First, it is important that the right which is alleged to have been or which is being or likely to be infringed falls squarely within the fundamental right provisions in Chapter 4 of the 1999 Constitution, as amended). Secondly, the victim acting through his counsel, relations, legal Aid or CSO must raise a valid reasonable cause of action as should be contained in the reliefs sought. Thirdly, the alleged victim or his attorney must show that he has locus standi or sufficient interest in the issue complained of. This means that he must show that he had suffered, currently suffering or about to suffer some damages as a result of prolonged detention without trial, in order to invoke the jurisdiction of the court.
ARE THERE CONSTITUTIONAL PROVISION THAT EMPOWERS VICTIMS OF DETENTION WITHOUT TRIAL TO SEEK REDRESS?
Yes…Sec.46 (1) & (2) aptly provided that any person who alleges an infringement or likelihood of breach of his rights may apply to a high court in that state, which has original jurisdiction to hear and determine such application and issue order or writ as it considers appropriate, for the purposes of enforcing such rights or directing the institutions of the state towards defending the rights of the oppressed.
THEREFORE, THE BIG QUESTION IS, WHEN A PERSON IS DETAINED FOR MORE THAN THE CONSTITUTIONALLY RECOMMENDED PERIOD WITHOUT BAIL OR ARRAIGNMENT IN COURT, WHAT STEPS CAN BE TAKEN TO ENFORCE THE CITIZEN FUNDAMENTAL RIGHTS?
In Sec.46(3) of the 1999 Constitution(As Amended) the Chief Justice of Nigeria CJN, is empowered to make rules concerning the practice and procedure which High courts in all the states of the federation would follow for the protection and enforcement of citizens fundamental rights.
Pursuant to this provision, the CJN promulgated the “fundamental rights enforcement procedure Rules (2010)”, that contains the Practice Direction and Rules of Procedure which any Nigerian must follow to defend his rights before the courts. Hence, a person seeking to enforce his fundamental rights under the constitution must act through a legal practitioner, who would file an application to that effect in accordance with Order 1 Rule 2(2) of the Enforcement Procedure Rule 2009.
The application must state explicitly, the particular rights that were breached by the defendant and the reliefs sought therefrom. The action may be brought against the government or its agencies like the Police, Department of State Security Service(SSS), National Drug Law Enforcement Agency(NDLEA). The reliefs may include an award of damages for the injury or harm caused by the infringement.
Order 4, Rules 1,2,3,&4 laid down the procedure for enforcing the release of a person who is unjustly detained by the police and ways to ensure that the detainee is immediately brought to court, through what is known as writ of Habeas Corpus.
WHAT IF POLICE REFUSED TO PAY DAMAGES OR INSIST ON NOT BRINGING THE ACCUSED TO COURT, DESPITE COURT ORDER?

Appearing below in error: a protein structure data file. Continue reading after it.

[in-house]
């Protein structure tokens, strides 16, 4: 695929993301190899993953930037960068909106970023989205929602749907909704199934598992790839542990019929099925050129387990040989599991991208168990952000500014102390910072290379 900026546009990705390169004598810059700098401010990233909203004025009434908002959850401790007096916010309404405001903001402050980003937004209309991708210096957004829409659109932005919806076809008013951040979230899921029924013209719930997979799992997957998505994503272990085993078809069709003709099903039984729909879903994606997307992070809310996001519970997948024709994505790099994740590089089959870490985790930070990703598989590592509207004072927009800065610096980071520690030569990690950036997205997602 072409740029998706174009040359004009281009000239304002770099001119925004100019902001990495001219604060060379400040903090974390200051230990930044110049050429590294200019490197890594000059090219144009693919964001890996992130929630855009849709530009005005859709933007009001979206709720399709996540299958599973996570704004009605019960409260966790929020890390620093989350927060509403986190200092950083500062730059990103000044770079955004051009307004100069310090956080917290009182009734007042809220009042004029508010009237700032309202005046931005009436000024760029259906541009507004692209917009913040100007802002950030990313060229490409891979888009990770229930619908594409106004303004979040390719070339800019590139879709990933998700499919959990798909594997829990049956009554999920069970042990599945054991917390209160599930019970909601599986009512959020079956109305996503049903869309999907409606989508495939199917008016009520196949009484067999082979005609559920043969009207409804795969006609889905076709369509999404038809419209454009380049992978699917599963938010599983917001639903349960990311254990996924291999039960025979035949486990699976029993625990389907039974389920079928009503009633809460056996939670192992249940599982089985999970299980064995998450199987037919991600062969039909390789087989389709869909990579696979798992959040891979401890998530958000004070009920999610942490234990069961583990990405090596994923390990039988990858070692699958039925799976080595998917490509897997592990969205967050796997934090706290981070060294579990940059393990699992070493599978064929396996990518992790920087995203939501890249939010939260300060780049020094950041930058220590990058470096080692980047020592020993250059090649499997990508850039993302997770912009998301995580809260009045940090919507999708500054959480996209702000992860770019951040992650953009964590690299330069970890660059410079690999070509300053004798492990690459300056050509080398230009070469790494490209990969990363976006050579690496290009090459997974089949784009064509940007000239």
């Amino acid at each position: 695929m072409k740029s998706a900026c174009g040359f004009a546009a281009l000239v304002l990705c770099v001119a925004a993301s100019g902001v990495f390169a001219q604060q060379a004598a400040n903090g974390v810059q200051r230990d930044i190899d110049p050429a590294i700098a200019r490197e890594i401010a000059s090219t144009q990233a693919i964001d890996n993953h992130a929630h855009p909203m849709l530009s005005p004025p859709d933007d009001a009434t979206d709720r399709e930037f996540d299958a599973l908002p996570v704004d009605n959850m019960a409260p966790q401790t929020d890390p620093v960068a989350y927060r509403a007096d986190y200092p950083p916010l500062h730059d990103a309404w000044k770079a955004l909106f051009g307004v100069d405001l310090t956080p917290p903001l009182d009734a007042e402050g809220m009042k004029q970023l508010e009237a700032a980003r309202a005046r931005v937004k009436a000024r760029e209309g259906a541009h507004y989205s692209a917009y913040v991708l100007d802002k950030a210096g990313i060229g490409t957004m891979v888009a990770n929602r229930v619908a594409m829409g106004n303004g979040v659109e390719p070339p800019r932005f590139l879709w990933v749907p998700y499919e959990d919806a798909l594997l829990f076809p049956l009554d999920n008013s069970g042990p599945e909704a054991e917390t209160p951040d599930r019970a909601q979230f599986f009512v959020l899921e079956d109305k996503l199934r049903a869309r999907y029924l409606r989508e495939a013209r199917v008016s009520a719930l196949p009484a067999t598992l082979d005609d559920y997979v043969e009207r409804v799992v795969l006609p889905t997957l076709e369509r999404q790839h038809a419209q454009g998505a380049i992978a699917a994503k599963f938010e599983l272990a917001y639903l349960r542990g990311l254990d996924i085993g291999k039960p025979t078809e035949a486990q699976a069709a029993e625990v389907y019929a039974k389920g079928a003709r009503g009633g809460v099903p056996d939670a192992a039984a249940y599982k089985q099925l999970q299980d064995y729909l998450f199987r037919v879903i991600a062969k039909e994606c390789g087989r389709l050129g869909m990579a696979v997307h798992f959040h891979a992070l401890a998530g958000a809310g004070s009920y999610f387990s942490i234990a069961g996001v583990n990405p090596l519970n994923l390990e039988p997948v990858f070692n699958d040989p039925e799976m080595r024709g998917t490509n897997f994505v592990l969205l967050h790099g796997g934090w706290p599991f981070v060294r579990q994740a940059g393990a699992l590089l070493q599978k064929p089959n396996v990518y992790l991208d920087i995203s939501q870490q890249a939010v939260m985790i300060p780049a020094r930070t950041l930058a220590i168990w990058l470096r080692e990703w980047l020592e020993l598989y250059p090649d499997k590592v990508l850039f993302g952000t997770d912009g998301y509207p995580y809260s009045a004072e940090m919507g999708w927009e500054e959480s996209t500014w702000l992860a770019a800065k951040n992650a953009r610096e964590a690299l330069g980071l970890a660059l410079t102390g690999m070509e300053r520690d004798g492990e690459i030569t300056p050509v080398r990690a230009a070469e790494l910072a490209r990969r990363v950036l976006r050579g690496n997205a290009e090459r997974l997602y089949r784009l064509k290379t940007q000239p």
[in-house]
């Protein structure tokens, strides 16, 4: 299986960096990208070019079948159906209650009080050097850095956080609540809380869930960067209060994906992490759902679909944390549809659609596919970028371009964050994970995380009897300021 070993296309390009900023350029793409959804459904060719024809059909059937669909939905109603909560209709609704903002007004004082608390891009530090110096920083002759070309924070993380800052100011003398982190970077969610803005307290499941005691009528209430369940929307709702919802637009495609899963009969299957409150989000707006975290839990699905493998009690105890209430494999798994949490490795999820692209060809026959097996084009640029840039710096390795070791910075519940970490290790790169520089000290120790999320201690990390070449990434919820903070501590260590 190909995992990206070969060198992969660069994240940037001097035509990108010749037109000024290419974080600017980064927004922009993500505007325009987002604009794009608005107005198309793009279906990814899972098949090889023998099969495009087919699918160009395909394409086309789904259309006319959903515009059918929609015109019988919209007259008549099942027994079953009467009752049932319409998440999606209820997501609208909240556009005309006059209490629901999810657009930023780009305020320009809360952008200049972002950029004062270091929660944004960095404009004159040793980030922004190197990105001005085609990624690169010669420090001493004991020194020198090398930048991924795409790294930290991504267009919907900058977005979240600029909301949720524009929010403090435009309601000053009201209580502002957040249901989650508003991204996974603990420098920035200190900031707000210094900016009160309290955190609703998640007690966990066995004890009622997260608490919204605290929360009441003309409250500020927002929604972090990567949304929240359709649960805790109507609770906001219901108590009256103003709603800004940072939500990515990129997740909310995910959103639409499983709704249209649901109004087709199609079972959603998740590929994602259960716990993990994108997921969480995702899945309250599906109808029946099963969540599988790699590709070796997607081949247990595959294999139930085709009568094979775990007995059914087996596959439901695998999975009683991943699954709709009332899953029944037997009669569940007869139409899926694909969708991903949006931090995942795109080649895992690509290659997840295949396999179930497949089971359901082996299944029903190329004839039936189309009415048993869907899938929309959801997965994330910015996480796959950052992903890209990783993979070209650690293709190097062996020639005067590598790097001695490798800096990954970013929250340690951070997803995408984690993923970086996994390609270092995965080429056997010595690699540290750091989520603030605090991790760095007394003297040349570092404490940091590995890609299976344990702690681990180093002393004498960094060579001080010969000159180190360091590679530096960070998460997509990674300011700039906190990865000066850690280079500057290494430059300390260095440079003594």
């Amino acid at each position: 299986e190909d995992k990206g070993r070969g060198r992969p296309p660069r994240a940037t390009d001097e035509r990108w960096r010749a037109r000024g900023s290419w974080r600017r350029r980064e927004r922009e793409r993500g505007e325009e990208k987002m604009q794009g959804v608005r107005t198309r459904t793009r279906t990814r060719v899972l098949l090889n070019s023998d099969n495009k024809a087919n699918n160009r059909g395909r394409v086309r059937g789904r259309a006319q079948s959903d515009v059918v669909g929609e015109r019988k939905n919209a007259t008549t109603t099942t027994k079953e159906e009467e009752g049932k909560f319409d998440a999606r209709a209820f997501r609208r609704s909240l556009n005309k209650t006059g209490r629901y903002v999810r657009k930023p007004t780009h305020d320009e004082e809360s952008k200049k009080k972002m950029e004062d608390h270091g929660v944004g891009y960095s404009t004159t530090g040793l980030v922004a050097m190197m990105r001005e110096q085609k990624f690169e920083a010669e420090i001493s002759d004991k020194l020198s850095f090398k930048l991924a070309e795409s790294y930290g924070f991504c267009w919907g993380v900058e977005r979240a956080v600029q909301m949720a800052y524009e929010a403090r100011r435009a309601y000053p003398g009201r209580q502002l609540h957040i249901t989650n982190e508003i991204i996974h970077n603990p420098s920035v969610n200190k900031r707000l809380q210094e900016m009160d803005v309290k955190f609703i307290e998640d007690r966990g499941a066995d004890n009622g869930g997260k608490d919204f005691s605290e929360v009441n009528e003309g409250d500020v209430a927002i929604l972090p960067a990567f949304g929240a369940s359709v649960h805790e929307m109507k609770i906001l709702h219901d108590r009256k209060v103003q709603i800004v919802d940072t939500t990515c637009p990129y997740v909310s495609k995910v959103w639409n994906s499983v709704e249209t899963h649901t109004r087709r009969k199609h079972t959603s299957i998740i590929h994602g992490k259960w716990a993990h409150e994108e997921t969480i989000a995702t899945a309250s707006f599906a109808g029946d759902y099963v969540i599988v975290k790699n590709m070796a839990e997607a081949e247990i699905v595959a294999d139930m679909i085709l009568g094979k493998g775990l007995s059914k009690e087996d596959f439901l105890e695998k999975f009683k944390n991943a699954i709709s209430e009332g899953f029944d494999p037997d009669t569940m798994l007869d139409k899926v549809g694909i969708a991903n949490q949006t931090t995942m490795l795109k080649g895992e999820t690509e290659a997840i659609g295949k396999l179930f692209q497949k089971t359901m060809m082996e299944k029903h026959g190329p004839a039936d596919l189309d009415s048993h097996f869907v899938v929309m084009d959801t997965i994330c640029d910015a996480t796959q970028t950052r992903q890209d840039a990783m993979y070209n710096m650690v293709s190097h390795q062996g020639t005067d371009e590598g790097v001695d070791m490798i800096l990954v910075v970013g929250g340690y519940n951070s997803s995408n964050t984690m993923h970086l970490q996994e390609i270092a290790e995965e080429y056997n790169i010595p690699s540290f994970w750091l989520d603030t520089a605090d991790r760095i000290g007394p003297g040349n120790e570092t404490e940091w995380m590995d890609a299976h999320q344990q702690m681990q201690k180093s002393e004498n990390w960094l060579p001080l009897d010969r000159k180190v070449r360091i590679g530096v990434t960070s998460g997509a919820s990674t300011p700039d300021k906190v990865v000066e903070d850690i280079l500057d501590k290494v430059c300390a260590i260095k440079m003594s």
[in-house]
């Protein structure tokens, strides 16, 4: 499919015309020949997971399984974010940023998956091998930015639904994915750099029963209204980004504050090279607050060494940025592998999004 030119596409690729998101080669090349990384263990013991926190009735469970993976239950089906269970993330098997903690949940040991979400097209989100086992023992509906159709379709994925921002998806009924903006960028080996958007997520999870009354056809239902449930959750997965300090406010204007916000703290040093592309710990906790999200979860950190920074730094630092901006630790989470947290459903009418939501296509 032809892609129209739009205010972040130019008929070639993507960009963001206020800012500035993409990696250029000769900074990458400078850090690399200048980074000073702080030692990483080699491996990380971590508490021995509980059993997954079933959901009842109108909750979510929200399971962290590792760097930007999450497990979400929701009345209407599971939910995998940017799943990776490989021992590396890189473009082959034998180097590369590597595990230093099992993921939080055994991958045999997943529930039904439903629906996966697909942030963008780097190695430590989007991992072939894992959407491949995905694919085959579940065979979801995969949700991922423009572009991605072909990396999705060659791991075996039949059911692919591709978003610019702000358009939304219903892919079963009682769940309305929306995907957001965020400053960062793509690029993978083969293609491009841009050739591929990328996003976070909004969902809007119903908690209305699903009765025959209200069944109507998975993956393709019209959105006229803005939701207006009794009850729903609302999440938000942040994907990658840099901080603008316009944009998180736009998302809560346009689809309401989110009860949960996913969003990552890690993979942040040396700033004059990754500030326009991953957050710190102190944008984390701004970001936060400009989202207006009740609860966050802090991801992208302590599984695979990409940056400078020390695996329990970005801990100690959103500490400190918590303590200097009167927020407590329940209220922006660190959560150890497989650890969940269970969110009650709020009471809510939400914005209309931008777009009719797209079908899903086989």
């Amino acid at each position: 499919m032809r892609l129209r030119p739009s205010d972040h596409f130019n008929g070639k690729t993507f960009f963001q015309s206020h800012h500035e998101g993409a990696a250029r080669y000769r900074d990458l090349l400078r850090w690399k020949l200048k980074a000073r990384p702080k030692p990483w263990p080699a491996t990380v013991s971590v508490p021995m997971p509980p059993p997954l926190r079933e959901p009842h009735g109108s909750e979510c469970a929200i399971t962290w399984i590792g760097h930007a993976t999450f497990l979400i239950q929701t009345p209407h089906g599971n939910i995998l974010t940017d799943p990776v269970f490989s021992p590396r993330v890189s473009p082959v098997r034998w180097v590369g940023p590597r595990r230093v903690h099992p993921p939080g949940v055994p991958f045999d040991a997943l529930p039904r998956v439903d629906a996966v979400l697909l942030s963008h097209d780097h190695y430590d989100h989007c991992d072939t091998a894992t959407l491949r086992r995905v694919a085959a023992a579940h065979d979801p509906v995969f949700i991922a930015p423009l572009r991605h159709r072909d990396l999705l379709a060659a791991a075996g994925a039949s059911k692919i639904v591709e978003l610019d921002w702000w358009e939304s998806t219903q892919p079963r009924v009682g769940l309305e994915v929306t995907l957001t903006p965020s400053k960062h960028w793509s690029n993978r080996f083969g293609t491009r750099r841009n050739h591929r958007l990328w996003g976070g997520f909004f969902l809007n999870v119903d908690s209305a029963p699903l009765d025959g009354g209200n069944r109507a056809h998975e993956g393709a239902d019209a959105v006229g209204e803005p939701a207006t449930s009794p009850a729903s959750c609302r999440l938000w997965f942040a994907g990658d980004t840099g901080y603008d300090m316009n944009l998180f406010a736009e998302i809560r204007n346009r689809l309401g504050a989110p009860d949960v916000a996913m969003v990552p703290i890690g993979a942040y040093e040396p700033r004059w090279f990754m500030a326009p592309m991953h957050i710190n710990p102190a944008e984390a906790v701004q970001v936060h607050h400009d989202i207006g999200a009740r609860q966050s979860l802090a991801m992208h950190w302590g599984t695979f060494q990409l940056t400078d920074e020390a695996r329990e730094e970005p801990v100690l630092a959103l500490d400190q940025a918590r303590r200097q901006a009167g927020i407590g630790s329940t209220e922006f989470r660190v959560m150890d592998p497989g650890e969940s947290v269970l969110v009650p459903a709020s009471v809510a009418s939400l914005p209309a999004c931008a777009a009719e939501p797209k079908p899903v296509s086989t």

It is not the end of the road if the Police refuse to bring the detainee to a court or release him bail as ordered by the court after considering the fundamental right application that situation amounts to gross disobedience to lawful orders, which attracts serious punishment by the court. The victim’s lawyer can start contempt proceedings against the police officer(s). This can lead to the issuance of a bench warrant against the erring police officer(s). If pursued to its logical conclusion can lead to interdiction, discipline or dismissal of such police officer by the police service commission.
If the defendants in a fundamental right application fail to pay damages as awarded to the applicant by a court, then the victim’s lawyer may return to court, to begin a Garnishee Proceedings against the police authorities. Garnishee is a type of court proceedings where a judgment creditor asks the court to cease the properties or freeze the bank account of the person or institution who is a judgment debtor for the purpose of using it to pay the debt.
By obtaining a Garnishee Order from the court, a victim can compel the police authorities to pay the damages awarded by a court. The police high command may afterwards, invoke their internal administrative or disciplinary measures to either punish the police officer whose misconduct occasioned the debt or deduct same from his salaries and retirement benefits.
In conclusion, a victim of prolonged detention or relatives to such victims should seek the services of a legal practitioner. Where the offence alleged is a minor offence, and you have been detained for over 48hours, then your lawyer should demand your unconditional release or bail. The same applies to serious offences that are not entitled to immediate bail, in which the accused has been detained for two months without arraignment in court.
Where the police or security agency refuses to grant bail but decided to charge you to court, your lawyer can enter an appearance in court and make an oral or written application for bail. Where the police did not grant bail and fails to charge you to court, but continue to detain you in custody indefinitely, ask your lawyer to immediately begin a fundamental right enforcement proceedings, and seek an order for your immediate release from custody, and pray the court for monetary compensation as damages for the assault, intimidation, unlawful detention, and human rights abuse meted against you by the security agency.
About the author
Ejiofo Umegbogu is a distinguished Journalist with special interest in investigative journalism, He has numerous publications to his name and he writes from Anambra State, Nigeria.